Both the Covid-19 pandemic and climate change have become dire due to a failure to act quickly, collaboratively and decisively. But if governments and leaders are strategic in their stimulus spending to recover the global economy from the pandemic, the climate crisis could also be set on a more accelerated path toward amelioration, says the 2020 Report of the Lancet Countdown on Health and Climate.
"With the loss of life from the pandemic and from climate change measured in the hundreds of thousands, the potential economic costs measured in the trillions, and the broader consequences expected to continue for years to come, the measures taken to address both of these public health crises must be carefully examined and closely linked," says the report, which is a collaboration of more than 100 experts from 35 global institutions including the World Health Organization, World Bank, University College London, and Tsinghua University in Beijing.
With the coming few years critical in order to slow global warming, (despite the Paris Agreement, today, "global carbon dioxide (CO2) emissions continue to rise steadily," according to the report), international governments should direct stimulus funding towards "green" initiatives. Otherwise, money spent to revitalize economies will hurt public health globally.
"Economic recovery packages that prioritize outdated forms of energy and transport that are fossil fuel intensive will have unintended side effects," like "adding to the 7 million people that die every year from air pollution," the report says.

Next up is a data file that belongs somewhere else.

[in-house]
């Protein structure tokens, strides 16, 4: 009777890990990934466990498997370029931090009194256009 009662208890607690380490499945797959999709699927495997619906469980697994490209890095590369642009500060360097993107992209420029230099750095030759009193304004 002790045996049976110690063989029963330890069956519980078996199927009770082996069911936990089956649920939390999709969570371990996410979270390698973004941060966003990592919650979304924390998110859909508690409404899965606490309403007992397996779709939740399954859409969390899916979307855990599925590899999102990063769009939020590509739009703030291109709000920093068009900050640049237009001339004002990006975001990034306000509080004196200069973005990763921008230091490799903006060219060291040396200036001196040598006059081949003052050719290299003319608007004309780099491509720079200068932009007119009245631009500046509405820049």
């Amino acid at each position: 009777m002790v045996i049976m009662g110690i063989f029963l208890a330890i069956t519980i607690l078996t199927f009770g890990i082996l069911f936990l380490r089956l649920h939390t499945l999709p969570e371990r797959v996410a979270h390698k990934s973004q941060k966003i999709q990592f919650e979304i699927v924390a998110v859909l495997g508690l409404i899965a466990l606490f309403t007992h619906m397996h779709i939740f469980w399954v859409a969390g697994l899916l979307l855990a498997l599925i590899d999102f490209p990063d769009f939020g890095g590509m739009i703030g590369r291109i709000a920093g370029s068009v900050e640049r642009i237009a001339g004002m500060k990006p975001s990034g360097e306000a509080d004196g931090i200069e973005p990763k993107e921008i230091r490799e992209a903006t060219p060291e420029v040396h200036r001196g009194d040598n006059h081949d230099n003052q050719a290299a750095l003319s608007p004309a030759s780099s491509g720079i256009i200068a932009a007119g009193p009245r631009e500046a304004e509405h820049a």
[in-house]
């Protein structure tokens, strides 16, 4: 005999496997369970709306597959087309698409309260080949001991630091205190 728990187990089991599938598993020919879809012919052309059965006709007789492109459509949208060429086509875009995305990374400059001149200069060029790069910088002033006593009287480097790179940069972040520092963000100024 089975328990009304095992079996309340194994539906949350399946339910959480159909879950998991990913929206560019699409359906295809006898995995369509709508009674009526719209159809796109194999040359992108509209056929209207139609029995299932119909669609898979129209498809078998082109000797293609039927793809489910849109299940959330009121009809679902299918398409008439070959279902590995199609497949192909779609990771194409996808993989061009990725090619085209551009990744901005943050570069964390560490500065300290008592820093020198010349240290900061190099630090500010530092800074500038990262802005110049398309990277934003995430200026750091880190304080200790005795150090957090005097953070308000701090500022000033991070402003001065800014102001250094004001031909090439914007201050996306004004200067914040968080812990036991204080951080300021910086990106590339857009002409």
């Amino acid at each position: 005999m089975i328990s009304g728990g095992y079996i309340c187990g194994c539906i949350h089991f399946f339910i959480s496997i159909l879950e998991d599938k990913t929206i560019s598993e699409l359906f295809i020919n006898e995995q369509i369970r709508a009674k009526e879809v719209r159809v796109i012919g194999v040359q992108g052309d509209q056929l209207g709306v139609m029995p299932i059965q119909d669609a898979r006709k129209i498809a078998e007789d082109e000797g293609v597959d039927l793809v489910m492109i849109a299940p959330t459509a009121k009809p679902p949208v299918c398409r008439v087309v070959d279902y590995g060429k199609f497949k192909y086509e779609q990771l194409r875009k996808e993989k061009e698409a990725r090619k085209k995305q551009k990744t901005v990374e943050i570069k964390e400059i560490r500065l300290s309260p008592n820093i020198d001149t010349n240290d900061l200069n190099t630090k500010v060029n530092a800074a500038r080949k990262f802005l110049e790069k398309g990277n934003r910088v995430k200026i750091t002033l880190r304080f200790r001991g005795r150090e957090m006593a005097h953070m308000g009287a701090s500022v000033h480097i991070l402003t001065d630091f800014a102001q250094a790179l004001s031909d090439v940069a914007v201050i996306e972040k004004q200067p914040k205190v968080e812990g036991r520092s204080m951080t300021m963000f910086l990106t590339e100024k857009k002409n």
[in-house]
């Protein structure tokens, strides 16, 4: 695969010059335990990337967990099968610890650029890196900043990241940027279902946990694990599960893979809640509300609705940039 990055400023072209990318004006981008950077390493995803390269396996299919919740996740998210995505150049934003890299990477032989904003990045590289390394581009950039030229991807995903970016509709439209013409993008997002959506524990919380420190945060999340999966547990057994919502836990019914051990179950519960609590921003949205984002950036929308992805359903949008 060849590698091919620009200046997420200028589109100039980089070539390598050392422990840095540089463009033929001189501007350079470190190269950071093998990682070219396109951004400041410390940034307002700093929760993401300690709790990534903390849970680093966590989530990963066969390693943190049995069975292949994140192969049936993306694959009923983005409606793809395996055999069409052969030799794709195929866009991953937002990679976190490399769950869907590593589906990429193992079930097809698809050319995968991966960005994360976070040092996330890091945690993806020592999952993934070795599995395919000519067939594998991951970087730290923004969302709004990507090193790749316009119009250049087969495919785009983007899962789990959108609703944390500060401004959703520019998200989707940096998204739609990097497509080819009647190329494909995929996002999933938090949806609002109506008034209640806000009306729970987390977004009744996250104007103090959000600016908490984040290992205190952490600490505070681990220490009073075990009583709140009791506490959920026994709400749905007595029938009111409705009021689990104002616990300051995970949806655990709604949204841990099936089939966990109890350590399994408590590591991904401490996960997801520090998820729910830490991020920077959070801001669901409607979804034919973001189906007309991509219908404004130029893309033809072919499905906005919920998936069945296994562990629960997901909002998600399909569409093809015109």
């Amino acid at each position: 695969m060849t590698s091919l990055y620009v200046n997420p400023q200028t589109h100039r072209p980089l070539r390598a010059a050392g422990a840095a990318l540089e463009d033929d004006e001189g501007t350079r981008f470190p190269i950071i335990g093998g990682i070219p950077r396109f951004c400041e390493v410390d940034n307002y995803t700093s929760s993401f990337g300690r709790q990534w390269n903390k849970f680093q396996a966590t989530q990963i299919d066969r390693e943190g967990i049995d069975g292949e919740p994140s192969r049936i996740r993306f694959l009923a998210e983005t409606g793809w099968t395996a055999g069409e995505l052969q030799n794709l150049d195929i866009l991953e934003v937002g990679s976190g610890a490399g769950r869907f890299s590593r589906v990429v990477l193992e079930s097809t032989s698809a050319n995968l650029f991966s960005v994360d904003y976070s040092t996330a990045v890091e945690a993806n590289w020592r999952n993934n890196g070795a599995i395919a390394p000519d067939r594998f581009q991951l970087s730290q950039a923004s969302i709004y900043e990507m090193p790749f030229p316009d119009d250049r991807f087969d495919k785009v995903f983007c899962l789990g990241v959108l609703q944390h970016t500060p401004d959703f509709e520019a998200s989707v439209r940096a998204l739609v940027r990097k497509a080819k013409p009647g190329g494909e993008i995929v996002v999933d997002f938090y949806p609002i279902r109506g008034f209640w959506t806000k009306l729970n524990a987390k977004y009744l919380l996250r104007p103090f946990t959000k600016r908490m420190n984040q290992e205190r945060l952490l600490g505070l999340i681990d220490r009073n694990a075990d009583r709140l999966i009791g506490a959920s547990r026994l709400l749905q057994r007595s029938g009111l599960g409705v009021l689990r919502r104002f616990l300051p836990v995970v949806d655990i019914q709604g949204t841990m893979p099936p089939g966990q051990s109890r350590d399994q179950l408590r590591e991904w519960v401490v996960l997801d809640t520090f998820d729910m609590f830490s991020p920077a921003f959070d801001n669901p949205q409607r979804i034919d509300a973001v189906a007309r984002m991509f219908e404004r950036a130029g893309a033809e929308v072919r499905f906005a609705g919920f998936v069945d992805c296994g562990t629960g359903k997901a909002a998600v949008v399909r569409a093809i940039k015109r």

"Instead, investments in health imperatives, such as renewable energy and clean air, active travel infrastructure and physical activity, and resilient and climate-smart health care, will ultimately be more effective than these outdated methods."
Climate change will also impact preparation for future pandemics — which will come. "Without considering the current and future impacts of climate change, efforts to prepare for future pandemics are likely to be undermined," the report says.
The call for better and more innovative governmental preparation for future pandemics and climate disasters has been similarly championed by titans of commerce.
"If we want to avoid a climate disaster, we need a technological transformation on a scale and at a speed we haven't yet seen," Bill Gates said in a September report from Breakthrough Energy Ventures, a fund that invests in energy innovation and is backed by the likes of Amazon boss Jeff Bezos and Google billionaire Eric Schmidt. "That's going to take governments, researchers, public and private institutions working together and investing in the innovations we need to achieve net-zero greenhouse gas emissions."
Government investment in science has lead to many of the life-altering innovations in history, Gates noted in the report.
"Government funding is especially important to ensure scientists have the space and the freedom they need to test out bold new ideas and keep working on the ones that have the most promise for the future," said Gates. "That kind of risk-tolerant commitment is how we developed lifesaving vaccines and disease treatments, made revolutionary breakthroughs like the information technology that led to the Internet, and what put people on the moon more than 50 years ago."
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